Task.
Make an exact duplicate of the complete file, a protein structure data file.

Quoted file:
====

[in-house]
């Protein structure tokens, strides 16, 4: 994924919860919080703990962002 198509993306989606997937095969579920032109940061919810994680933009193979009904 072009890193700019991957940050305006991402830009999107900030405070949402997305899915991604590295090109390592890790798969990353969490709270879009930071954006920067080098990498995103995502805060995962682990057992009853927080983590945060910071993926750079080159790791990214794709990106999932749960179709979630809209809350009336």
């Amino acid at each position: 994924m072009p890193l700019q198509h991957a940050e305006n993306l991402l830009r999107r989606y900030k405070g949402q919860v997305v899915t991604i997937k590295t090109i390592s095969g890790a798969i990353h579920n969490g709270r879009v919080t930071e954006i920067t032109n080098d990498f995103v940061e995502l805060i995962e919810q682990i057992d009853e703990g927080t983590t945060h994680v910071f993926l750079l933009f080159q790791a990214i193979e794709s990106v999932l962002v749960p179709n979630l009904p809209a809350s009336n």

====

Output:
[in-house]
């Protein structure tokens, strides 16, 4: 994924919860919080703990962002 198509993306989606997937095969579920032109940061919810994680933009193979009904 072009890193700019991957940050305006991402830009999107900030405070949402997305899915991604590295090109390592890790798969990353969490709270879009930071954006920067080098990498995103995502805060995962682990057992009853927080983590945060910071993926750079080159790791990214794709990106999932749960179709979630809209809350009336």
């Amino acid at each position: 994924m072009p890193l700019q198509h991957a940050e305006n993306l991402l830009r999107r989606y900030k405070g949402q919860v997305v899915t991604i997937k590295t090109i390592s095969g890790a798969i990353h579920n969490g709270r879009v919080t930071e954006i920067t032109n080098d990498f995103v940061e995502l805060i995962e919810q682990i057992d009853e703990g927080t983590t945060h994680v910071f993926l750079l933009f080159q790791a990214i193979e794709s990106v999932l962002v749960p179709n979630l009904p809209a809350s009336n």